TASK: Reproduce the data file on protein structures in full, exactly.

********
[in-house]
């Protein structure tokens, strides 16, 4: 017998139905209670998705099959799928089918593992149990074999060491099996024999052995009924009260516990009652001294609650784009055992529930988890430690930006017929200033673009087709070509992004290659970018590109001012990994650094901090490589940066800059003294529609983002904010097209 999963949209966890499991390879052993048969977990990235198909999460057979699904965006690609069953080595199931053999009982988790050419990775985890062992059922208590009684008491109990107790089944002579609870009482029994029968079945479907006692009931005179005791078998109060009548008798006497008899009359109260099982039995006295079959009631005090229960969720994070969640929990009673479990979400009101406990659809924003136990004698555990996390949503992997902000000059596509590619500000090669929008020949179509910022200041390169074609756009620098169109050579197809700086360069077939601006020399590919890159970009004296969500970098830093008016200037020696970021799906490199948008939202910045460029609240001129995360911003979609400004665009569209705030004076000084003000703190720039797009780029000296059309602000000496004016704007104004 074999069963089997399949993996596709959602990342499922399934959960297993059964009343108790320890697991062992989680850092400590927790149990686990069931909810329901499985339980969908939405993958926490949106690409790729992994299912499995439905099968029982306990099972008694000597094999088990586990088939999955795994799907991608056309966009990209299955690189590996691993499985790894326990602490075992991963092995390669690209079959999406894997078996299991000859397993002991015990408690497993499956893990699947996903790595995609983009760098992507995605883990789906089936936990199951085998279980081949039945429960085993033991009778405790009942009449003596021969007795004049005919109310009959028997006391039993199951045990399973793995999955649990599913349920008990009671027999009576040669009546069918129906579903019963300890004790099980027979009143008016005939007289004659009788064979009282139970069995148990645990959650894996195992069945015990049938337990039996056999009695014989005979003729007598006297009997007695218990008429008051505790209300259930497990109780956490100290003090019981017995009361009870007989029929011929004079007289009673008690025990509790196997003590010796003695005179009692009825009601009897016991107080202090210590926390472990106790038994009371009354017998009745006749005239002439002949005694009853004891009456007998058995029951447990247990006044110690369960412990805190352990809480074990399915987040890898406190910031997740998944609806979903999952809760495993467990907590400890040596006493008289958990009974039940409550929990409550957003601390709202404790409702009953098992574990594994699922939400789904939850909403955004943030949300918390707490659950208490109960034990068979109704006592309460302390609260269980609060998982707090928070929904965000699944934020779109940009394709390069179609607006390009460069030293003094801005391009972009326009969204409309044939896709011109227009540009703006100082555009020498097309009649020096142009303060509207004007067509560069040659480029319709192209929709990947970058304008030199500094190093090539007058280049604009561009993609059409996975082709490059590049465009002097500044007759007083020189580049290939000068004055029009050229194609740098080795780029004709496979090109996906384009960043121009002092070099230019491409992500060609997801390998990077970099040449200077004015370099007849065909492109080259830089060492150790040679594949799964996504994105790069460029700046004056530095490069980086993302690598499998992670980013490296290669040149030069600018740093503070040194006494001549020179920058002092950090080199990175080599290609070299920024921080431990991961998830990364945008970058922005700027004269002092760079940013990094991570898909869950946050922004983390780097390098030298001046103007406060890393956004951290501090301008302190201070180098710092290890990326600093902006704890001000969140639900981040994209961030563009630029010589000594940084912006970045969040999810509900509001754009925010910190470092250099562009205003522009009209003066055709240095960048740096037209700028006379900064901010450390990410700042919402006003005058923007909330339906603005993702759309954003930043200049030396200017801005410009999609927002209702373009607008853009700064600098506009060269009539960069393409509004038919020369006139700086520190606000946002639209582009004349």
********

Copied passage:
[in-house]
């Protein structure tokens, strides 16, 4: 017998139905209670998705099959799928089918593992149990074999060491099996024999052995009924009260516990009652001294609650784009055992529930988890430690930006017929200033673009087709070509992004290659970018590109001012990994650094901090490589940066800059003294529609983002904010097209 999963949209966890499991390879052993048969977990990235198909999460057979699904965006690609069953080595199931053999009982988790050419990775985890062992059922208590009684008491109990107790089944002579609870009482029994029968079945479907006692009931005179005791078998109060009548008798006497008899009359109260099982039995006295079959009631005090229960969720994070969640929990009673479990979400009101406990659809924003136990004698555990996390949503992997902000000059596509590619500000090669929008020949179509910022200041390169074609756009620098169109050579197809700086360069077939601006020399590919890159970009004296969500970098830093008016200037020696970021799906490199948008939202910045460029609240001129995360911003979609400004665009569209705030004076000084003000703190720039797009780029000296059309602000000496004016704007104004 074999069963089997399949993996596709959602990342499922399934959960297993059964009343108790320890697991062992989680850092400590927790149990686990069931909810329901499985339980969908939405993958926490949106690409790729992994299912499995439905099968029982306990099972008694000597094999088990586990088939999955795994799907991608056309966009990209299955690189590996691993499985790894326990602490075992991963092995390669690209079959999406894997078996299991000859397993002991015990408690497993499956893990699947996903790595995609983009760098992507995605883990789906089936936990199951085998279980081949039945429960085993033991009778405790009942009449003596021969007795004049005919109310009959028997006391039993199951045990399973793995999955649990599913349920008990009671027999009576040669009546069918129906579903019963300890004790099980027979009143008016005939007289004659009788064979009282139970069995148990645990959650894996195992069945015990049938337990039996056999009695014989005979003729007598006297009997007695218990008429008051505790209300259930497990109780956490100290003090019981017995009361009870007989029929011929004079007289009673008690025990509790196997003590010796003695005179009692009825009601009897016991107080202090210590926390472990106790038994009371009354017998009745006749005239002439002949005694009853004891009456007998058995029951447990247990006044110690369960412990805190352990809480074990399915987040890898406190910031997740998944609806979903999952809760495993467990907590400890040596006493008289958990009974039940409550929990409550957003601390709202404790409702009953098992574990594994699922939400789904939850909403955004943030949300918390707490659950208490109960034990068979109704006592309460302390609260269980609060998982707090928070929904965000699944934020779109940009394709390069179609607006390009460069030293003094801005391009972009326009969204409309044939896709011109227009540009703006100082555009020498097309009649020096142009303060509207004007067509560069040659480029319709192209929709990947970058304008030199500094190093090539007058280049604009561009993609059409996975082709490059590049465009002097500044007759007083020189580049290939000068004055029009050229194609740098080795780029004709496979090109996906384009960043121009002092070099230019491409992500060609997801390998990077970099040449200077004015370099007849065909492109080259830089060492150790040679594949799964996504994105790069460029700046004056530095490069980086993302690598499998992670980013490296290669040149030069600018740093503070040194006494001549020179920058002092950090080199990175080599290609070299920024921080431990991961998830990364945008970058922005700027004269002092760079940013990094991570898909869950946050922004983390780097390098030298001046103007406060890393956004951290501090301008302190201070180098710092290890990326600093902006704890001000969140639900981040994209961030563009630029010589000594940084912006970045969040999810509900509001754009925010910190470092250099562009205003522009009209003066055709240095960048740096037209700028006379900064901010450390990410700042919402006003005058923007909330339906603005993702759309954003930043200049030396200017801005410009999609927002209702373009607008853009700064600098506009060269009539960069393409509004038919020369006139700086520190606000946002639209582009004349």